“People are going to have to replenish savings and nest eggs. They’ll probably owe money to landlords and other obligations,” said Katz. “[T]here’s some catch-up they’re going to have to do to put their finances back in place. That’ll taking some time. We’re building that thought process into client plans.”

Keeping balance
sheets in check will be key in 2021

To be sure, some retail categories thrived during the pandemic, including essential retailers like Walmart Inc.

and Target Corp.

(shares up 22.8% and 33%, respectively), warehouse retailers like Costco Wholesale Corp.

and BJ’s Wholesale Club Holdings Inc.

(shares up nearly 25% and 68.5%, respectively) and home goods retailers including Wayfair Inc.

and At Home Group Inc.

(up 206.2% and 188%, respectively).

The Amplify Online Retail ETF

has skyrocketed 126.1% for the year to date and the SPDR S&P Retail ETF

is up 37.1% for the period. Both have far outpaced the benchmark S&P 500 index
which has gained 14.8%.

And experts see improvement coming in 2021, particularly for
those categories that took a big hit in 2020.

Moody’s is forecasting 516% year-over-year operating profit growth at department stores next year, reaching $1.2 billion; a 489% operating profit boost at off-price retailers, to $4.9 billion; and a 114% increase in operating profit growth at apparel and footwear retailers, to $3.2 billion.

But November retail numbers demonstrate that that path to recovery won’t be a smooth. Despite the holiday shopping season, sales fell 1.1% and October sales were revised down.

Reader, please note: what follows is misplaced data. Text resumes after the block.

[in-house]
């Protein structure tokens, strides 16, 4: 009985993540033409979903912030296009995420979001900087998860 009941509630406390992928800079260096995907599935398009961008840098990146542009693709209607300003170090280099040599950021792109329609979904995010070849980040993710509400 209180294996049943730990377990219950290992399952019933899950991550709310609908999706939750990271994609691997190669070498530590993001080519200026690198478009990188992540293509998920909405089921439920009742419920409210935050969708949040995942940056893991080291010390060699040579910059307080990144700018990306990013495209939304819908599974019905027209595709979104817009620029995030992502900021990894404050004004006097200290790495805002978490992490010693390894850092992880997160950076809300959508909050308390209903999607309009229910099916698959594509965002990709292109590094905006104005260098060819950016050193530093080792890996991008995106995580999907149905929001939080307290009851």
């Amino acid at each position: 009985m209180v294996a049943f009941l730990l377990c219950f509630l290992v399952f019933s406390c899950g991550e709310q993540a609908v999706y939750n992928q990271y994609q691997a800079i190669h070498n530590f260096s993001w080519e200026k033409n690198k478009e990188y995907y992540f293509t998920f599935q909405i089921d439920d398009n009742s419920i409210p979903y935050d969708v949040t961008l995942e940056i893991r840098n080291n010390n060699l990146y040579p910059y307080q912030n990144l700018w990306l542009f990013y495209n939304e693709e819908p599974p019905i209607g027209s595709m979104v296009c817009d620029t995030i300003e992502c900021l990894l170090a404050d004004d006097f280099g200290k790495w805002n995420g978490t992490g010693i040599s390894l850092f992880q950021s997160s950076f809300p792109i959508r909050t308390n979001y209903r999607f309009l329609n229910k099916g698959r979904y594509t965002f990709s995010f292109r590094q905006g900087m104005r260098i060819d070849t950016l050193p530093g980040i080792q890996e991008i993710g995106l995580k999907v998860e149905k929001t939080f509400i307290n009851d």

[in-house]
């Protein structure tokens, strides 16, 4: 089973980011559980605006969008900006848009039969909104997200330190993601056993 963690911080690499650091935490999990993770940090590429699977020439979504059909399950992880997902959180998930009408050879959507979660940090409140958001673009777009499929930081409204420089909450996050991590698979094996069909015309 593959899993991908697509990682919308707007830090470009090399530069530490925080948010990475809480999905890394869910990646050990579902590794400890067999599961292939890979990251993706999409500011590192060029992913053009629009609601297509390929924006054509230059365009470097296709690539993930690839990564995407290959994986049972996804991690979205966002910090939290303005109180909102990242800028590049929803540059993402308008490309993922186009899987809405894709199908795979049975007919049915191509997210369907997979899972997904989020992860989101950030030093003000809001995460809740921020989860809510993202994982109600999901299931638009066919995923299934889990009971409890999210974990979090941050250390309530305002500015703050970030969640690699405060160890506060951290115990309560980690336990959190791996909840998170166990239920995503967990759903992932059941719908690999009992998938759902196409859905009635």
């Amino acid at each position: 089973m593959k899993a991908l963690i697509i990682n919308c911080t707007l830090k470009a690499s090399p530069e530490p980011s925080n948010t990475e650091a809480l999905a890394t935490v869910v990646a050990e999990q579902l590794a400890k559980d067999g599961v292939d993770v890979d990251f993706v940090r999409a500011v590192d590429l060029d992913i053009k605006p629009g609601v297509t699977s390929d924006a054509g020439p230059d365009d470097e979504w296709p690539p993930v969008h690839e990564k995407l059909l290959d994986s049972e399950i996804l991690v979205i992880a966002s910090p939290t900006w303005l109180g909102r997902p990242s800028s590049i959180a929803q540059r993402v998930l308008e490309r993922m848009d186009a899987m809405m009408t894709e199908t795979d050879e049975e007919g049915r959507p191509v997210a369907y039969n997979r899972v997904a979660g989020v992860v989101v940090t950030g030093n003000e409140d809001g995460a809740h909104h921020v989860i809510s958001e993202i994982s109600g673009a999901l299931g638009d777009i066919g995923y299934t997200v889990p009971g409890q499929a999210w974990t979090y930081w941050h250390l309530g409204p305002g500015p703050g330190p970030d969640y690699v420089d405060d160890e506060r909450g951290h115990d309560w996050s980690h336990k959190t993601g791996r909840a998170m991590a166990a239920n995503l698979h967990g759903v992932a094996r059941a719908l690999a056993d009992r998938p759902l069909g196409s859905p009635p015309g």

See: Retail sales sink 1.1% in November as COVID-19 buffets restaurants and economy

“For the retailers that have excelled during the
COVID-19 pandemic,” wrote Bank of America analysts led by Elizabeth Suzuki, “the
comparisons in 2021 get particularly tough in the middle of the year.
The relatively disadvantaged retailers (non-essential and away-from-home
categories) will have easier year-over-year comparisons in 2021 and could
experience outsized growth relative to the 2020 winners.”

It will be critical for retailers to keep their balance
sheets in check going forward.

“A lot of names that are weak in the space are private-equity
owned,” said Moody’s Chadha. “The leverage of these names is high. The only way
to avoid some sort of distress exchange or bankruptcy will be to improve
profitability, which will be difficult.”

The other option is to cut debt, which will require cash.
Either way, these companies need to “right their balance sheet to be
sustainable,” Chadha said.

If a company needs to take on more debt, Greg Portell, head
of global consumer industries and retail at global management consulting firm
Kearney, says “intentionality of the debt” is significant.

“If you’re going to put debt on your balance sheet, you want
to make sure it’s driving expansion and growth,” he said. “Many that filed for
bankruptcy had debt that was financing mechanism not growth.”

Portell thinks disappointing earnings from the holidays will drive more bankruptcy filings.

“We will see another wave in the first and second quarter based on the fallout from the holiday season,” he said. “Consumer spending is strong and doing its part, but not everyone is going to win.”

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And while many are waiting for things to get “back to
normal,” it may be more accurate to look towards a “new normal.”

“Looking ahead, retailers are hoping that the vaccine
rollout will return some ‘normality’ to our lives heading into 2021, allowing
retailers to recoup their losses from 2020,” said Marwan Forzley, chief
executive of Veem,
a payments platform that works with thousands of U.S. retailers.

“However, while brick-and-mortar stores may regain some of
their popularity as things start to look more ‘normal’ again, the pandemic has
certainly altered the way we shop forever and e-commerce will still be an
essential revenue stream for retailers, regardless of their size.”